Mattathias, in killing the Jew who worshipped the statue of Zeus, was meting out punishment for assimilation. The same goes for anyone who would try to convert Jews to some other religion. See Deuteronomy 13:5.
Death is the punishment for anyone who would persuade a Jew to turn away from the LORD. Would-be missionaries, please note.

THANK JUDAH
Had Antiochus succeeded in extirpating Judaism, he would have destroyed the Torah and other books of the Hebrew Scriptures, now incorporated into Christianity as the Old Testament. In fact, were it not for the Maccabean revolt that rescued Judaism from oblivion, Jesus and his disciples of 150 years later would have been born Hellenists, worshippers of Zeus. All references to the Hebrew Scriptures would then have been forgotten and there would be no Judeo-Christian theology today. So when your worship services quote the Hebrew bible, thank Judah Maccabee and remember Chanukah. It’s not just about a cruse of oil that burned eight days instead of one. It’s about freedom of religion and a major turning point in the history of two of the world’s great religions.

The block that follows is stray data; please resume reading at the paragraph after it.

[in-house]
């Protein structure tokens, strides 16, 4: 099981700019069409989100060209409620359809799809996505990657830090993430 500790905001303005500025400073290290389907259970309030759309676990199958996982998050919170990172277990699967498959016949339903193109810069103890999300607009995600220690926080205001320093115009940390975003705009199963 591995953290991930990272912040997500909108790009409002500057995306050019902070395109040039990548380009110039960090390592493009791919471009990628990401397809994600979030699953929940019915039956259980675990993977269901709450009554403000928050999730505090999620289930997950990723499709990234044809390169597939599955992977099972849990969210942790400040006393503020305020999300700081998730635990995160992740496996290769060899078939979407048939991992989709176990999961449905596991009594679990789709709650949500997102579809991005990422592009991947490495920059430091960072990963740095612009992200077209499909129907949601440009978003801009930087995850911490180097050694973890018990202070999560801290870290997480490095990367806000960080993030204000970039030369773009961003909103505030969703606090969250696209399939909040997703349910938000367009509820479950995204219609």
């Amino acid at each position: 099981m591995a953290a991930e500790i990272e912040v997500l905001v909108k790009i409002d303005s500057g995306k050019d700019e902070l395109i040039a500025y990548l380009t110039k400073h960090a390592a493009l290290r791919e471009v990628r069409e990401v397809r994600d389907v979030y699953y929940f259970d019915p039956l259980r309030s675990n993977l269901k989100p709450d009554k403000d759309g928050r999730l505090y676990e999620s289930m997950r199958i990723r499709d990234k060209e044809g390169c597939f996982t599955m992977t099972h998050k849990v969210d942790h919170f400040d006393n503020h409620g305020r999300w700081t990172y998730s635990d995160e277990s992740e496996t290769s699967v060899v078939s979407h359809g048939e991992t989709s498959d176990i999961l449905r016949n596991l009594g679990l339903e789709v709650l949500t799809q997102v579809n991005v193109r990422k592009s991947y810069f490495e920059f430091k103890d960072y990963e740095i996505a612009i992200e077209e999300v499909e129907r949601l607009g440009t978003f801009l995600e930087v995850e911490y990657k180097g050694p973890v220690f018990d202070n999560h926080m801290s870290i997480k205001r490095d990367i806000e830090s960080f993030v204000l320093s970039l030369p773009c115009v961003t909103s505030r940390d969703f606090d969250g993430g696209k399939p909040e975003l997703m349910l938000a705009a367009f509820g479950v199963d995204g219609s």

As for the latkes and the jelly donuts, both are fried in oil which seems to be the connection to that miraculous cruse that burned eight days instead of one. Donut anyone? Let’s eat.

Harley L. Sachs, visit the web site www.hu.mtu.edu/~hlsachs and listen to two stories broadcast on the BBC (broadband high speed recommended!) and read extensive reviews.